• HaggisForBrains
            Posted March 24, 2016 at 6:13 am | Permalink

            Morgan Freeman does a good job of imitating ZeFrank 😉

      • Diane G.
        Posted March 24, 2016 at 4:34 am | Permalink

        This part of the EW article:

        “But some people have a certainty that helps them cope with grief — they are certain they will see their loved ones again in heaven. For some of us, it’s not quite that simple.

        …makes it sound at least hopeful that he’s agnostic…

        And as an actor, he may have taken on the project just for the exposure and reimbursement.

        One hopes.

    • mordacious1
      Posted March 23, 2016 at 10:05 am | Permalink

      Then there’s this:

      http://www.youtube.com/watch?v=j0YpI8xvdFM

  2. Les Robertshaw
    Posted March 23, 2016 at 9:43 am | Permalink

    The other day my sixteen year old grandson told me he believed that heaven was a real place. I asked him why he believed that and his reply was , “I just believe it, that’s all” Enough said.

  3. Joseph Stans
    Posted March 23, 2016 at 9:49 am | Permalink

    How dreadful.

    Next will be Nature. And then Scientific American.

    • Posted March 23, 2016 at 3:08 pm | Permalink

      And Archeology, and Discover, and Smithsonian, etc. I think it was a Time magazine I saw recently with the Story of Jesus. Since newspapers and magazines are losing ads and shares to the internet, it’s no wonder some of them are targeting a Fundamentalist Christian audience in the U.S. to perk up readership.

      I hate to have to do it, but will cancel my National Geographic subscription. Then, I will cancel any other magazines I subscribe to that choose this path.

  4. Barry Lyons
    Posted March 23, 2016 at 9:51 am | Permalink

    Your “gets nommed by worms and bacteria” made me think of a line from Louis C.K.: “What happens after you die? Lots of things happen after you die. They just don’t involve you.”

    • Somer
      Posted March 23, 2016 at 11:16 am | Permalink

      Cover of next edition: Schroedinger’s Soul

    • Diane G.
      Posted March 24, 2016 at 4:35 am | Permalink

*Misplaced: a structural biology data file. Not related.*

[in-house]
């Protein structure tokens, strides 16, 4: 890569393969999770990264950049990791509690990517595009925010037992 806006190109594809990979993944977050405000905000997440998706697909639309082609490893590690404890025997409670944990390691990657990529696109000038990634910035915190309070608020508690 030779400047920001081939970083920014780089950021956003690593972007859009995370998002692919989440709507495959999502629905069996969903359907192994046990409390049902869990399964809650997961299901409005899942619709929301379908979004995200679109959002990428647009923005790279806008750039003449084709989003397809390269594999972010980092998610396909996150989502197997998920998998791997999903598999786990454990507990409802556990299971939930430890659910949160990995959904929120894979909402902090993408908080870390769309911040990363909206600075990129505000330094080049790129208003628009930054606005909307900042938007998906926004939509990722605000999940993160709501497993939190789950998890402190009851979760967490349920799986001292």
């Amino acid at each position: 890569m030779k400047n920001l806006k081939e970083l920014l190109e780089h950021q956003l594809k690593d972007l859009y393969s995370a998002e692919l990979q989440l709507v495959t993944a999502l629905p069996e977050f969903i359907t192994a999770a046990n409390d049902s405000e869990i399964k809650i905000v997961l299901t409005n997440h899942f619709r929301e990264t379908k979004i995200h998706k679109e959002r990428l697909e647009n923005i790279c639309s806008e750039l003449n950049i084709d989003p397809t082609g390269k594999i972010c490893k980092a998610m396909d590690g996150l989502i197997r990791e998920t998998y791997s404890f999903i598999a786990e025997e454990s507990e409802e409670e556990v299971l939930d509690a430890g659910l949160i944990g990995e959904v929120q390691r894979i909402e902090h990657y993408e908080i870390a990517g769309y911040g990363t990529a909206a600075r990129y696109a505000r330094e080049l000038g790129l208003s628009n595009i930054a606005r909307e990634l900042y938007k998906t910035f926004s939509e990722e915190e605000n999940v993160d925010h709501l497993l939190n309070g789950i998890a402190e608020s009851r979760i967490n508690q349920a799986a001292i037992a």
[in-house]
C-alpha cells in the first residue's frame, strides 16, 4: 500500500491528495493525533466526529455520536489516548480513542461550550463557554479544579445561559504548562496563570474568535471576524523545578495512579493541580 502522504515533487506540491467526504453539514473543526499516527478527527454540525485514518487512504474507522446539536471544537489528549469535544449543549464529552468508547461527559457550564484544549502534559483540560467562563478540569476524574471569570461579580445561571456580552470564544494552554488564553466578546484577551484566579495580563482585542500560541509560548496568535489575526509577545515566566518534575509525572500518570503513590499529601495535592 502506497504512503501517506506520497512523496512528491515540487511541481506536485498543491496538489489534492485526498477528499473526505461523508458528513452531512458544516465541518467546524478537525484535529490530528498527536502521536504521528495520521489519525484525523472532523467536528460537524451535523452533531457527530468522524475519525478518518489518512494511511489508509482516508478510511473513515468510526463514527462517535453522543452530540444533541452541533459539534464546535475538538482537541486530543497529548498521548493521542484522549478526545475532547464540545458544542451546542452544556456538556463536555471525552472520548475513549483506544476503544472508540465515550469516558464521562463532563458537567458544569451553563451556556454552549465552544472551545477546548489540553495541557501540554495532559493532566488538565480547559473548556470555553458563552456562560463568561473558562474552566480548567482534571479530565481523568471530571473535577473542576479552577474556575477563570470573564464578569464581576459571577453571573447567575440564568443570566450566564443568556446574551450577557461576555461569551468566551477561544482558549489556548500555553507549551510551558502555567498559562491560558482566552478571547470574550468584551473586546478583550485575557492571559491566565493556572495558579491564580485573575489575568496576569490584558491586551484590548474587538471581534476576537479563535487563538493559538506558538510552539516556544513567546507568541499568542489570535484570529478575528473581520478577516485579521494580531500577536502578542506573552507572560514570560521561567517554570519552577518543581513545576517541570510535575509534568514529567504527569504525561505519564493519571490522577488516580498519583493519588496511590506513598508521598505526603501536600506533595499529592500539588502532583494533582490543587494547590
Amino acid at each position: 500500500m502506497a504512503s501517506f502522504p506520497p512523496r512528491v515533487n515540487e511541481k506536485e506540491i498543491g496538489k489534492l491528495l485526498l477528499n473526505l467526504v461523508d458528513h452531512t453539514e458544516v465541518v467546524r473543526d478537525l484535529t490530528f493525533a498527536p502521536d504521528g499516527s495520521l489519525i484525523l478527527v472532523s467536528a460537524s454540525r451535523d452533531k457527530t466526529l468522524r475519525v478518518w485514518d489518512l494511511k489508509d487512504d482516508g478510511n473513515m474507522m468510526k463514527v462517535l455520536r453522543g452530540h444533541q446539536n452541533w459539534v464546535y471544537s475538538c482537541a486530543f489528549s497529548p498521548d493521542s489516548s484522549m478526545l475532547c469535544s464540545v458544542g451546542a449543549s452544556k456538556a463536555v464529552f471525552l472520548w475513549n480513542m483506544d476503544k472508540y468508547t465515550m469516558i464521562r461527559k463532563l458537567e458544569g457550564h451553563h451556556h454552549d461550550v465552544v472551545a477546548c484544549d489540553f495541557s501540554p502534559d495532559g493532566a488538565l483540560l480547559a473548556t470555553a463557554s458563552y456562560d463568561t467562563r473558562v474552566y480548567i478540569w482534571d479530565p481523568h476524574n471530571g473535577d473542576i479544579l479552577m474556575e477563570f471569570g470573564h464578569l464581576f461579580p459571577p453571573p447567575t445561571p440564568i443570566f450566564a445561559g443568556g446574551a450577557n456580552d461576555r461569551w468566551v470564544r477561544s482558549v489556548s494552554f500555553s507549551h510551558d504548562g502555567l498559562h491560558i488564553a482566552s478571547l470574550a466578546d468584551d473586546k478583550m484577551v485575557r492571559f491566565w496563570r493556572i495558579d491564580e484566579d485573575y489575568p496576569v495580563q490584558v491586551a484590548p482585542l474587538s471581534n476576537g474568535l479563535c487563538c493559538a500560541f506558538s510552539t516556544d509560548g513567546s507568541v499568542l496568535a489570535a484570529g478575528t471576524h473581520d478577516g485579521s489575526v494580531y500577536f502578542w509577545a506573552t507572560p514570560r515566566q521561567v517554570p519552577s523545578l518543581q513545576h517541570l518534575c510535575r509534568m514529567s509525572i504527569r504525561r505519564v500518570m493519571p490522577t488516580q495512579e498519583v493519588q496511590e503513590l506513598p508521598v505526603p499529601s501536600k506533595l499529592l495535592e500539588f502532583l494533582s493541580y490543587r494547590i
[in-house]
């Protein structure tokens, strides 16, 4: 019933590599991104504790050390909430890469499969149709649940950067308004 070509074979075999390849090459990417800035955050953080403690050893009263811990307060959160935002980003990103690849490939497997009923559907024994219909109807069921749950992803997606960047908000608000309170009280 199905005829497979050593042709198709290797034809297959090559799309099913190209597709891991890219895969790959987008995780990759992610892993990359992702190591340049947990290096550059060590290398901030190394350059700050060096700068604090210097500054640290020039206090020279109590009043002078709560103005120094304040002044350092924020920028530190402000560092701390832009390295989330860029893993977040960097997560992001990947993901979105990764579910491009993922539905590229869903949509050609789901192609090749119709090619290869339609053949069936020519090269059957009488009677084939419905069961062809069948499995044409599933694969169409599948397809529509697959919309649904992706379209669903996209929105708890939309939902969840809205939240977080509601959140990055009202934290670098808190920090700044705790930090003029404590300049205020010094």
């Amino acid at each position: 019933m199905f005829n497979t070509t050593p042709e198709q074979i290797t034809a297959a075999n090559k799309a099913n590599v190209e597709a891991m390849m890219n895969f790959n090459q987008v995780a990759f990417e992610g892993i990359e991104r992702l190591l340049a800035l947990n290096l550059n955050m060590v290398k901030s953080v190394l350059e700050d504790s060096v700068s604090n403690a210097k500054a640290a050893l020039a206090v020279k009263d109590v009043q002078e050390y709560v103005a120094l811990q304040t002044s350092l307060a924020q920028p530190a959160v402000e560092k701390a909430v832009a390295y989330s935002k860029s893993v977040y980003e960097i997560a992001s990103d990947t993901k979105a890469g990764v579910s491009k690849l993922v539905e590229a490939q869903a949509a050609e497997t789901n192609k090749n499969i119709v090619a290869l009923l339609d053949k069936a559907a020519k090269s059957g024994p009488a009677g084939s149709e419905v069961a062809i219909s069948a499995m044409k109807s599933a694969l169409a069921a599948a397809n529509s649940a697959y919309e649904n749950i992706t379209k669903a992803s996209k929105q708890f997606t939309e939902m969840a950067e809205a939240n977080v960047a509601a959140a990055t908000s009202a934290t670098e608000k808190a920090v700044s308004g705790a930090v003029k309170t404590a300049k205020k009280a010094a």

LOL!

  5. Posted March 23, 2016 at 9:57 am | Permalink

    It’s disappointing – the show could do a really cool job of studying religious history, comparing and contrasting beliefs and rituals, and looking into the culture behind beliefs. That’s what I thought it would be when I saw “understand human faith and discover how our beliefs connect us all into one epic story.” It could even follow the evolution of religion.
    But discrediting science, or using pseudo science to “prove” blind faith is really off putting and archaic.

    • Posted March 23, 2016 at 11:38 am | Permalink

      Right – I think us secularlists and such should support the scientific study of religion (this is why I took a sociology of religion course as an ugrad, in part). After all, how to “break the spell” except by finding out how it works?

  6. Randall Schenck
    Posted March 23, 2016 at 10:00 am | Permalink

    Pretty soon we can ask, what is geographic about this magazine? And where is science attempting to capture the soul? How would that be done – with a net? Maybe a high speed camera?

  7. Kevin
    Posted March 23, 2016 at 10:06 am | Permalink

    Yuk is right. The story of God:

    Here’s the story of lovely ladies
    who were bringing up our species to survive.

    Here’s the story of a man who was busy trying to control the ladies.

    Till the one day this man told the lady he knew a god that would put them down.

    That’s the way we all became the God bunch.

  8. Angela
    Posted March 23, 2016 at 10:14 am | Permalink

    Morgan Freeman has another show on The Science Channel called Through the Wormhole with Morgan Freeman. In it, he mentioned that he grew up with a religious background but was also very curious about the natural world. For the first few seasons, Wormhole was one of my favorite shows because it truly was about science. Then, later, it seemed almost like they were running out of subjects and so the episodes started to become more supernatural in nature. This turn to woo was very disappointing and there were some episodes I didn’t even watch or could only get through partially. There hasn’t been any new episodes recently so maybe they brought it to a close since they couldn’t seem to find any more science topics to discuss, which is probably for the best. I won’t be watching his new special.

    • eric
      Posted March 23, 2016 at 10:17 am | Permalink

      Ha! I also commented about that show. Though I only saw the first two seasons, so my impression of it is more positive than yours.